Thursday, April 13, 2006

Birth was the death of him

"I was born on Friday the thirteenth, and Good Friday, too. My father had been waiting all day for my arrival. At eight p.m. he went out for a walk, and when he returned, I had been born."

Samuel Beckett, letter to George Reavey, 1972.

"He was a pale, sickly baby, long and thin, crying constantly, decidedly different from his robust and placid older brother. He gave his family some concern during his first weeks of life, but was never in any serious danger."

Deirdre Bair, Beckett, 1978


"There has been a lot of debate as to whether this was or was not the true date of his birth. His birth certificate records the date as the thirteenth of May, not April. And his father registered the event on June 14 - a month later, it is argued, than he would, or at least should, have done, if the birth had been in April. So it has been claimed that Beckett deliberately created the myth that he was born on Friday the thirteenth - and a Good Friday at that; a fitting date for someone so conscious of the Easter story and so aware of life as a painful Passion.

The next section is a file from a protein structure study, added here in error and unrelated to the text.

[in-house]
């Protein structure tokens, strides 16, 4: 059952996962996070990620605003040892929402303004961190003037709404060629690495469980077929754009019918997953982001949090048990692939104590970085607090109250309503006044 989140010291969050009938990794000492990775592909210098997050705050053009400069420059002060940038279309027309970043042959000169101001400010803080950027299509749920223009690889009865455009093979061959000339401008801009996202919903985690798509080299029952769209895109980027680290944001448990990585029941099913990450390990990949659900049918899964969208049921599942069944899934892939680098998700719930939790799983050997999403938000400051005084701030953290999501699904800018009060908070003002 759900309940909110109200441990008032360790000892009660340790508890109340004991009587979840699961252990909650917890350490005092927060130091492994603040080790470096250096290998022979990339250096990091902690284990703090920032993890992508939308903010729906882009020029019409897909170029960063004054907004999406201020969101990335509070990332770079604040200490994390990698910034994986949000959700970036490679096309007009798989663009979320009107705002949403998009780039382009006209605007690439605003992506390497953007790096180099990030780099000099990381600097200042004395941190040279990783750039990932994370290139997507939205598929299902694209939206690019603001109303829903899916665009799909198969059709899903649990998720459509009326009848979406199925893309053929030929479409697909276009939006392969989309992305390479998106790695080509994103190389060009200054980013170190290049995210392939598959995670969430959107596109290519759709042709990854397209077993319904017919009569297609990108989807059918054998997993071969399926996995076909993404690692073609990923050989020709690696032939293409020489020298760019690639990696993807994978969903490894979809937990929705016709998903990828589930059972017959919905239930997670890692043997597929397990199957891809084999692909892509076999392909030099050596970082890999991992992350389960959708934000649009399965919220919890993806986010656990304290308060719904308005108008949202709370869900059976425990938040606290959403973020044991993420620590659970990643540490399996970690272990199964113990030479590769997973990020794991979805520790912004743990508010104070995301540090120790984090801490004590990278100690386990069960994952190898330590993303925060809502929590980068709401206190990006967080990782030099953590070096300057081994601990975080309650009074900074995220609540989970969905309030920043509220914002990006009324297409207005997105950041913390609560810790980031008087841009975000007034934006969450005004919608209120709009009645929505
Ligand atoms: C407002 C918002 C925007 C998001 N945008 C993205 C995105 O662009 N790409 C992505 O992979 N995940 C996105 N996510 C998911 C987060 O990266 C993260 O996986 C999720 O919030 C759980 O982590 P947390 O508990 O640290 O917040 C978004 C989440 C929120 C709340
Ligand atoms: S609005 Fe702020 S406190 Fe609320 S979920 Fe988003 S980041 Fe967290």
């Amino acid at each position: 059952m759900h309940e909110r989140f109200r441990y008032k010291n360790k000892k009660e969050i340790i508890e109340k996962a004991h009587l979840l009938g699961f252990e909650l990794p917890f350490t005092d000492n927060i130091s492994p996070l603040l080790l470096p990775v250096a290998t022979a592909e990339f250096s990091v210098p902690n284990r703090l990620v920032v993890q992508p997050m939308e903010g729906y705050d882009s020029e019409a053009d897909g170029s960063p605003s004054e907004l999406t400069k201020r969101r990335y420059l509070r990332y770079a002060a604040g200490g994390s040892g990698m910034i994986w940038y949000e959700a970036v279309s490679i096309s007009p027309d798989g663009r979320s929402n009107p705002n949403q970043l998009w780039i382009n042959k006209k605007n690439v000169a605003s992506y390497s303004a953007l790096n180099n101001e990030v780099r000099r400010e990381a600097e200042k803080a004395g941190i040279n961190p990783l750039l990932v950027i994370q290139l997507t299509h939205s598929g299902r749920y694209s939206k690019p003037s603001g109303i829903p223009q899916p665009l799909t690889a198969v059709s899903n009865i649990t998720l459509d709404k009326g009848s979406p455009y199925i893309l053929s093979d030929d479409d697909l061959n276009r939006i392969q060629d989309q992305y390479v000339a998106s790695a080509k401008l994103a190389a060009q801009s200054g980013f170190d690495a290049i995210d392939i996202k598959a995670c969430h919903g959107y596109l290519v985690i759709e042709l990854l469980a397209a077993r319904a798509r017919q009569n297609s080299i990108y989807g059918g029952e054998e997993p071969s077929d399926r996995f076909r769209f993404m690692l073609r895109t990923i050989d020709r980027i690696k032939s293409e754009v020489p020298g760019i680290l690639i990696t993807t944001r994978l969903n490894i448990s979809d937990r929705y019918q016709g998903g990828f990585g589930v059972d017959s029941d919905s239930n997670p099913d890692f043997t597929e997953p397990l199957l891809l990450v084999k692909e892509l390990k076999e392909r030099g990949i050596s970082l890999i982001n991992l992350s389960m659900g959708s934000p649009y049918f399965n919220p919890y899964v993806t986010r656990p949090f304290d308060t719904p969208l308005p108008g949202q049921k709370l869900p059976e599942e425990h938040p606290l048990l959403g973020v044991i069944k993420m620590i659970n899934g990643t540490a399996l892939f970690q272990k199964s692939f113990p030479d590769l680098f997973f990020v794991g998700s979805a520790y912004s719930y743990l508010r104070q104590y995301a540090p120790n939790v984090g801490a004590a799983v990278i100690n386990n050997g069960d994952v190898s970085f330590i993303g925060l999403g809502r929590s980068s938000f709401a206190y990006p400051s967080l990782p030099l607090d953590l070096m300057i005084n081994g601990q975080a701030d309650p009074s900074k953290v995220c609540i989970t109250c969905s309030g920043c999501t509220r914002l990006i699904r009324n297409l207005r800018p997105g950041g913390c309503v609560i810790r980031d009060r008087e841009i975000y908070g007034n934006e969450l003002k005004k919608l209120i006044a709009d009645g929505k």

More interesting, and far more revealing, is how Beckett spoke about his birth. He claimed to have clear prenatal memories of life within his mother's womb. The womb is commonly thought of as a sheltered haven, where the fetus is protected from harm. Occasionally, that is how it is reflected in Beckett's writing; in the poem 'Sanies I', for instance, which looks back to his birth, he writes nostalgically, "ah to be back in the caul now with no trusts / no fingers no spoilt love." Yet the memories that, as an adult, he claimed to have of the womb, deriving probably from the period shortly before birth, were associated more often with feelings of being trapped and unable to escape, imprisoned and in pain."

James Knowlson, Damned to Fame: The Life of Samuel Beckett, 1996.

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